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cs-470fl10:discussion [2014/12/09 15:49] (current)
ryancha created
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 +== Note from TA on errors from Uninformed Search Homework ==
 +On problem 3.17, it is important to note that the number of iterations is a function of the optimal cost, C*, not just on the depth of the solution in the tree.
  
 +Note from Mike: I don't really care if you have the complexity exactly right on this problem, but I do want you to understand the relationship between the optimal cost and the exponential worst-case performance of the algorithm.
 +
 +== PRM Homework Questions (3.7 a,b) ==
 +<u> Question from student </u>
 +If (x,y) is in R^2, there is always going to be an infinite number of potential states. Should I assume that (x,y) is in Z^2 instead? Problem b asks about paths between polygon vertices, which makes sense, but then it asks me to redefine the state space with my answer to the question about the vertices in mind. I guess I just don't see how the question about paths between polygons is related to defining the state space. Since this is supposed to be a homework about probabilistic roadmaps, is the "state space" just the possible positions of some nodes that I would randomly throw in there?
 +
 +<u> Mike's answer </u>
 +Problem 3.7 a is intentionally ambiguous. ​ How many points are there in the plane R^2?  Uncountable. ​ You should conclude that this kind of state space is not compatible with the informed and uninformed searches.
 +
 +Problem 3.7 b wants you to use information about the corners of obstacles to come up with a better state space, one that you define. ​ The hints about obstacle corners is intended to help you define a small, finite state space that is compatible with path planning.
 +
 +== Bayes Homework 2 Question for Problem 2 ==
 +
 +Here is the 2nd problem, with my "muddy points"​ following it (that I just now figured out):
 +
 +----
 +
 +2. Suppose we have three random Variables A, B and C. Suppose that A and C are binary (True/​False) and that B can take on three values (1,2,3). These variables are related in the following Bayesian Network (sorry for the crude arrows):
 +
 +    A
 +   / \
 +  v   v
 +  B   C
 +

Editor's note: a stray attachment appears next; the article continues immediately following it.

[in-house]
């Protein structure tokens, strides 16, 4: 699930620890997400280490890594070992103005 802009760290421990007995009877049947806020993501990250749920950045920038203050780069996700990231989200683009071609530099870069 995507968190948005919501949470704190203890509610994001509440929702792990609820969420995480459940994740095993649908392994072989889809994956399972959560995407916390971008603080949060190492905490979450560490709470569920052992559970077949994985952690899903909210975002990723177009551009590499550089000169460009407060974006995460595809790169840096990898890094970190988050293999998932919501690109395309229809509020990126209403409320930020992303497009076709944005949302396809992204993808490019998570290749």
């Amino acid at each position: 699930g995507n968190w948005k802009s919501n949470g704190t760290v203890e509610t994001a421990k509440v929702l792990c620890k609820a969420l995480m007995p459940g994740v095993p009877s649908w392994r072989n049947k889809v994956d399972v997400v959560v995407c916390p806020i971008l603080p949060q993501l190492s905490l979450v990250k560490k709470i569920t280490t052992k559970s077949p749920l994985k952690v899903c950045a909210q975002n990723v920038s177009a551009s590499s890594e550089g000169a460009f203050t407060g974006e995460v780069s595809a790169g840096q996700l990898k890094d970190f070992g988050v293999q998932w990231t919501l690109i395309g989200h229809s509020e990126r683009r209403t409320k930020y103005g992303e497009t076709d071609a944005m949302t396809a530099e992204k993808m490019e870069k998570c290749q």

+
 +Suppose also that the following (conditional) probabilities govern:
 +
 +P(A=True)=0.4
 +
 +P(B=1|A=True)=0.6 P(B=2|A=True)=0.1
 +
 +P(B=1|A=False)=0.2 P(B=2|A=False)=0.7
 +
 +P(C=True|A=True)=0.8
 +
 +P(C=True|A=False)=0.9
 +
 +Note that in each case I expect you to be able to figure out the "​missing"​ probability.
 +
 +A) Compute the Joint distribution for A, B and C.
 +
 +Use this table to compute:
 +
 +B) P(A=True|C=True) C) P(B=3|C=False) D) P(A=True|B=2,​C=True)
 +
 +----
 +
 +Muddy points: I am unclear on what the problem is asking me to do. It appears that it has two parts, A and B. At the same time, it seems to be either missing the aforementioned table, or part B ''​is''​ the table. I am inclined to think that a table graphic was intended but not displayed.
 +Another thing that is hard to discern is what the joint distribution should look like. I can tell that sets B and C are both conditional on A, but forming a single table for the Full Joint Distribution has proven confusing. It's easy to make tables for A vs C and A vs B separately, but that doesn'​t do much for me either. I noticed the problem didn't say '''​full'''​ joint distribution. Is there an important distinction in the word "​full"​ here?
 +
 +----
 +
 +Figured out: Looking at the ''​source''​ for the homework wiki page, I could more clearly read and discerned that the problem is indeed separated into parts A and B, as well as C and D. Part A has to be done first, because in it, you are '''​creating'''​ the Joint Distribution table that parts B, C, and D need to compute their answers. I hope that helps others who may have been befuddled by the wiki's inadvertent lack of typesetting.
 +
 +=Kalman Filter Homework 1=
 +The Kalman.h Matlab file near line '''​277'''​ says the following: " Compare this equation to the second equation on page '''​554'''​. ​ Note that the above equation and the equation in the book say the same thing."​ However, there is no equation listed on that page in the current edition of ''​Artificial Intelligence:​ A Modern Approach''​. I think this was referring to another edition of the book. Is the equation on page '''​586'''?​ I see the discrepancy again near line '''​330'''​ and line '''​764'''​.
 +Also, around line '''​389''',​ is the equation supposed to be ''​z = x + sigz^2 * randn(2,​1)''​ ? I would think the x should be a z.
cs-470fl10/discussion.txt ยท Last modified: 2014/12/09 15:49 by ryancha
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